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February, 2008:

Microsoft offing up another good laugh!

With all the anti competitive activities Microsoft is guilty of, here’s yet another twist in the saga of a company that is trying to make believe that they too are supporting OpenSource.

“To benefit from this promise, You must be a natural or legal person participating in the creation of software code for an open source project. An “open source project” is a software development project the resulting source code of which is freely distributed, modified, or copied pursuant to an open source license and is not commercially distributed by its participants. If You engage in the commercial distribution or importation of software derived from an open source project or if You make or use such software outside the scope of creating such software code, You do not benefit from this promise for such distribution or for these other activities.”

What they are saying is that you cannot use almost any commercial software. Except for developing non commercial software. It is apparently OK to use let’s say Microsoft tools to write code, but you better not use any Windows unless for developing, or since I don’t use Windows and closer to my own vest, something like CrossOver Office under Linux. Using a commercial SQL engine for Linux would disqualify me.

If you do, why then you are not an OpenSource developer and should not be protected from their promise of not being sued for violating their imaginary patents. My oh my what a nice twist.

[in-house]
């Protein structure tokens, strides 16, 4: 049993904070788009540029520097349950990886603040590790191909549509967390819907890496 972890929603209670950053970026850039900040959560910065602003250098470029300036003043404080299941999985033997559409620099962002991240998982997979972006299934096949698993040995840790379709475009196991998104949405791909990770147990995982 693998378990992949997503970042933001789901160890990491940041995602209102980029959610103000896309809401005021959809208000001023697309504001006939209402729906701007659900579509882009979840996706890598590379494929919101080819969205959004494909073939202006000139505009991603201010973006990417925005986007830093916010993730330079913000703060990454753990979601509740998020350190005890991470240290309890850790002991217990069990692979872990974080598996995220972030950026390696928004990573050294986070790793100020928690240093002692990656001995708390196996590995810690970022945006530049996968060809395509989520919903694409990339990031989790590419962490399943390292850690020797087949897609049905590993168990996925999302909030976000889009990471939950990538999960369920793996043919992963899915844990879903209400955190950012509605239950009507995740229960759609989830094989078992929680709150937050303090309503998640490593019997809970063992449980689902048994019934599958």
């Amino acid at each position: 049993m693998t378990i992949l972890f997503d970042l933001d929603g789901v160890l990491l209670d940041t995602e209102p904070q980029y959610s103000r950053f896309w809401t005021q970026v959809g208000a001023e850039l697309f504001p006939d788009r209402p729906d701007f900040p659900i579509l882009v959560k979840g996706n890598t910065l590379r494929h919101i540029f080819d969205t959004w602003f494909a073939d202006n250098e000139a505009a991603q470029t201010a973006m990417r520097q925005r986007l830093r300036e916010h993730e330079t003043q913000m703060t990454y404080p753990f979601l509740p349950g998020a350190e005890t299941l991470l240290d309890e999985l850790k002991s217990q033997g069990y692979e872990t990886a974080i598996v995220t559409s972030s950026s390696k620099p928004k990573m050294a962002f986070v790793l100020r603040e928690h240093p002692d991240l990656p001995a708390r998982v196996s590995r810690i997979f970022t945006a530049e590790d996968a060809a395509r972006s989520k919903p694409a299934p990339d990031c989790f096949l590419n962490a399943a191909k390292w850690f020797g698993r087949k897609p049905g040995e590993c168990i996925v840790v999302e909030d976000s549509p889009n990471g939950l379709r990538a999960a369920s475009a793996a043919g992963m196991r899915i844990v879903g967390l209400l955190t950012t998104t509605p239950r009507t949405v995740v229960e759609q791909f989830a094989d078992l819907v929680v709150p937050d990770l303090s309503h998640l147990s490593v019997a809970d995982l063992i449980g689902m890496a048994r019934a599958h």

Of course I’m sure they would not even be at this game of pretending to be OpenSource friendly if it was not for all the legal trouble they are in.

What was not so funny was another story showing MS business practices. This author was involved in the creation of the XML standard. His name is Tim Bray. This is a note from his blog

He refers to a friend of his who’s involved with OOXML.

“CNN picked up the story about Microsoft trying to retain Rick Jelliffe to
update the Wikipedia articles on ODF and OOXML for them, just as the ISO process around OOXML is getting in gear.

“Those with long memories might suggest a parallel between Rick’s position and mine when in 1997, I was sitting on the XML Working Group and co-editing the spec, on a pro bono basis as an indie consultant. Netscape hired me to represent their interests, and when I announced this, controversy ensued.

Which is a nice way of saying that Microsoft went berserk; tried
unsuccessfully to get me fired as co-editor, and then launched a vicious,
deeply personal extended attack in which they tried to destroy my career and took lethal action against a small struggling company because my wife worked there. It was a sideshow of a sideshow of the great campaign to bury Netscape and I’m sure the executives have forgotten; but I haven’t.